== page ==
• The innocent person did not derive benefit from the errors (he/she did not live in a luxury house, had house workers, owned a boat, took vacations, etc.).
  • Finally, it is found that it would be unfair to hold the person responsible based on the evidence.

A questionnaire (IRS form 12508) is used to help determine the facts in each case.  This form is provided to the other spouse, and there will most likely be contact between the two parties during this process.  That aspect can become a problem when accusations are being made about either side.

For details on how the IRS looks at this, you can check out the Internal Revenue Manual for 25.15.18 Innocent Spouse Relief Processing Procedures.

Injured Spouse Relief is found in the Internal Revenue Manual at 25.18.5.  As noted, this is a request that a non-liable spouse be entitled to receive his/her own refund even on jointly filed return.  The injured spouse claim is made with form 8379 Injured Spouse Claim and Allocation.  There are some catches to these provisions for community property states.  Since income and taxes are part of the community, the allocation may not be as favorable as the petitioning spouse may desire.  The IRS, under the Revenue Rules, will look to state tax and family law for guidance in these matters.  Given that different states handle the matter differently, there are separate rulings for various community states.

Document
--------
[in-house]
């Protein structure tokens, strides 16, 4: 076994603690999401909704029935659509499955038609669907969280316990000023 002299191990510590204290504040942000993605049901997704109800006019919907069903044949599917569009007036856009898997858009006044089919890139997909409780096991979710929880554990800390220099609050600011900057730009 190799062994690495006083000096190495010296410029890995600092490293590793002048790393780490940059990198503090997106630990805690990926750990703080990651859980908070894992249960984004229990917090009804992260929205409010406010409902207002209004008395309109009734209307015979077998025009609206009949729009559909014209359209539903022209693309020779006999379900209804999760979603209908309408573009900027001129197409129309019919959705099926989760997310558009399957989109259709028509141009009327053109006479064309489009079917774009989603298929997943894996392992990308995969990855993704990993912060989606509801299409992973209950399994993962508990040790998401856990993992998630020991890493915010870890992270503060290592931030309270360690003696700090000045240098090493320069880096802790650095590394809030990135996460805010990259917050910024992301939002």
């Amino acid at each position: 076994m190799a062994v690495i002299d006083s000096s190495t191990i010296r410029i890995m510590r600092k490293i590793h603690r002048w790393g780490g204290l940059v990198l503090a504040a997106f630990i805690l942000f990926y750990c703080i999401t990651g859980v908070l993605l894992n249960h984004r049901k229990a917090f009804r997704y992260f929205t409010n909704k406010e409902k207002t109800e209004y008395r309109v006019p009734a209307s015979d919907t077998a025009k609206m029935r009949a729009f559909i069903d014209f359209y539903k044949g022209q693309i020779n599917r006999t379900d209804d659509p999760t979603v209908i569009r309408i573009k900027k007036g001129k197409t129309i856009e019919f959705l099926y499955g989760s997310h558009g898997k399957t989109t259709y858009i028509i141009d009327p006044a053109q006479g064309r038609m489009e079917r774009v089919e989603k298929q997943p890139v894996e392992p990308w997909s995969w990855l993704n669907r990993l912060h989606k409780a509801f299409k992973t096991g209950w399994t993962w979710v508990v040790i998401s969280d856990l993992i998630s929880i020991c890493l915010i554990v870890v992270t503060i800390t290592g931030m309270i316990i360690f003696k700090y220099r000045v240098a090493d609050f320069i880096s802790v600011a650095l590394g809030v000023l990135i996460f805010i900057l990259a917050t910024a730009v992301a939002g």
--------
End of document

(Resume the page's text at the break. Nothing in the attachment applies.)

Injured Spouse Relief Community Property Rules:

  • Rul. 2004-71 for Arizona and Wisconsin
  • Rul. 2004-72 for California, Idaho, and Louisiana
  • Rul. 2004-73 for Nevada, New Mexico, and Washington
  • Rul. 2004-74 for Texas

Separation of Liability

The next option is a request for Separation of Liability under the Internal Revenue Code (IRC Sec. 6015(c)).  Under this process, the tax liability is acknowledged, but it is divided into two accounts.  This is the ultimate way to divide a valid tax liability and make sure the IRS will not come after one spouse for the entire amount due.  This course of action only applies to amounts that are currently unpaid.  According to this statute, the IRS cannot give refunds of amounts already paid in.

This action applies to under-statement of liability on joint returns where one spouse is deceased, or there is a legal separation, a divorce, or the couple has lived apart for the entire 12 months prior to filing Form 8857.

Equitable Relief